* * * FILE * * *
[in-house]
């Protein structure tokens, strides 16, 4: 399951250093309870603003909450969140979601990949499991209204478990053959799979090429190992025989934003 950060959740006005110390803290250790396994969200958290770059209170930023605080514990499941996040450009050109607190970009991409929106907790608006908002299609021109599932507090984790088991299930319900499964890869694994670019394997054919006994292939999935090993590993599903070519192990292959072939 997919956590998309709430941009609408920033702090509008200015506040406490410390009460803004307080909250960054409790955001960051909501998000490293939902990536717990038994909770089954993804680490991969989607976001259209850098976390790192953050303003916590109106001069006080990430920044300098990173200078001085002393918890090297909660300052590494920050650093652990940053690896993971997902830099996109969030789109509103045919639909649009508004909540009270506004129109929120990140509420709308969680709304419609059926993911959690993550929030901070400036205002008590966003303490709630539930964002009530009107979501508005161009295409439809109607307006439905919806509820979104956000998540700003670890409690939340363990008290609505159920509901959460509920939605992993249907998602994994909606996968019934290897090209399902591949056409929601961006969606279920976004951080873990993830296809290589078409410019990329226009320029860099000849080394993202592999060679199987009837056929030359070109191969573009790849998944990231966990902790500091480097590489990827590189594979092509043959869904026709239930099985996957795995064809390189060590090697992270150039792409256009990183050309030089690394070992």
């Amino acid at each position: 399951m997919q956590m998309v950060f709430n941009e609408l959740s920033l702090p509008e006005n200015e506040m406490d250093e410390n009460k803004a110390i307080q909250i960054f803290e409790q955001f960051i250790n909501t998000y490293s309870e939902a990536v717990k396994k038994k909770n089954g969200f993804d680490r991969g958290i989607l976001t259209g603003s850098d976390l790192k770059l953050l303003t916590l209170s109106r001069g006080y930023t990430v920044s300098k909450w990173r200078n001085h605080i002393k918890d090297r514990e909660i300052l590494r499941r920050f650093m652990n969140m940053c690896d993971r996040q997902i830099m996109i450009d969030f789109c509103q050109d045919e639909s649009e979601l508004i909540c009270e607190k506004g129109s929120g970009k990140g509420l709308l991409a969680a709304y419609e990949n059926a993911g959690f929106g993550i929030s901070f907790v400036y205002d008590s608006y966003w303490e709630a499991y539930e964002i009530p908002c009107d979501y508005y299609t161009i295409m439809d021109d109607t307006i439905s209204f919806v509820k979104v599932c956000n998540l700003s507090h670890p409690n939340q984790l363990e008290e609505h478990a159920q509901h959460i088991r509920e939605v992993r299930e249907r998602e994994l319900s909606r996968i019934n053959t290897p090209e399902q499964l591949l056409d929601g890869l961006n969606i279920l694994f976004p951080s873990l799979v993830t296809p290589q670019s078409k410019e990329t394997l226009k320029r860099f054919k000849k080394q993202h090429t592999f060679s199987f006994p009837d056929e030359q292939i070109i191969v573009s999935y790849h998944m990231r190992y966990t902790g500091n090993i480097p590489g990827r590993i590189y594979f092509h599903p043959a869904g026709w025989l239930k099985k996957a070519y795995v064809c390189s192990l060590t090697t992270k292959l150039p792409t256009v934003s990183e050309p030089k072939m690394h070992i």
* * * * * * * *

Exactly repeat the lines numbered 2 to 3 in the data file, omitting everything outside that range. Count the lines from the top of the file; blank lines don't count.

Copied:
């Protein structure tokens, strides 16, 4: 399951250093309870603003909450969140979601990949499991209204478990053959799979090429190992025989934003 950060959740006005110390803290250790396994969200958290770059209170930023605080514990499941996040450009050109607190970009991409929106907790608006908002299609021109599932507090984790088991299930319900499964890869694994670019394997054919006994292939999935090993590993599903070519192990292959072939 997919956590998309709430941009609408920033702090509008200015506040406490410390009460803004307080909250960054409790955001960051909501998000490293939902990536717990038994909770089954993804680490991969989607976001259209850098976390790192953050303003916590109106001069006080990430920044300098990173200078001085002393918890090297909660300052590494920050650093652990940053690896993971997902830099996109969030789109509103045919639909649009508004909540009270506004129109929120990140509420709308969680709304419609059926993911959690993550929030901070400036205002008590966003303490709630539930964002009530009107979501508005161009295409439809109607307006439905919806509820979104956000998540700003670890409690939340363990008290609505159920509901959460509920939605992993249907998602994994909606996968019934290897090209399902591949056409929601961006969606279920976004951080873990993830296809290589078409410019990329226009320029860099000849080394993202592999060679199987009837056929030359070109191969573009790849998944990231966990902790500091480097590489990827590189594979092509043959869904026709239930099985996957795995064809390189060590090697992270150039792409256009990183050309030089690394070992």
């Amino acid at each position: 399951m997919q956590m998309v950060f709430n941009e609408l959740s920033l702090p509008e006005n200015e506040m406490d250093e410390n009460k803004a110390i307080q909250i960054f803290e409790q955001f960051i250790n909501t998000y490293s309870e939902a990536v717990k396994k038994k909770n089954g969200f993804d680490r991969g958290i989607l976001t259209g603003s850098d976390l790192k770059l953050l303003t916590l209170s109106r001069g006080y930023t990430v920044s300098k909450w990173r200078n001085h605080i002393k918890d090297r514990e909660i300052l590494r499941r920050f650093m652990n969140m940053c690896d993971r996040q997902i830099m996109i450009d969030f789109c509103q050109d045919e639909s649009e979601l508004i909540c009270e607190k506004g129109s929120g970009k990140g509420l709308l991409a969680a709304y419609e990949n059926a993911g959690f929106g993550i929030s901070f907790v400036y205002d008590s608006y966003w303490e709630a499991y539930e964002i009530p908002c009107d979501y508005y299609t161009i295409m439809d021109d109607t307006i439905s209204f919806v509820k979104v599932c956000n998540l700003s507090h670890p409690n939340q984790l363990e008290e609505h478990a159920q509901h959460i088991r509920e939605v992993r299930e249907r998602e994994l319900s909606r996968i019934n053959t290897p090209e399902q499964l591949l056409d929601g890869l961006n969606i279920l694994f976004p951080s873990l799979v993830t296809p290589q670019s078409k410019e990329t394997l226009k320029r860099f054919k000849k080394q993202h090429t592999f060679s199987f006994p009837d056929e030359q292939i070109i191969v573009s999935y790849h998944m990231r190992y966990t902790g500091n090993i480097p590489g990827r590993i590189y594979f092509h599903p043959a869904g026709w025989l239930k099985k996957a070519y795995v064809c390189s192990l060590t090697t992270k292959l150039p792409t256009v934003s990183e050309p030089k072939m690394h070992i």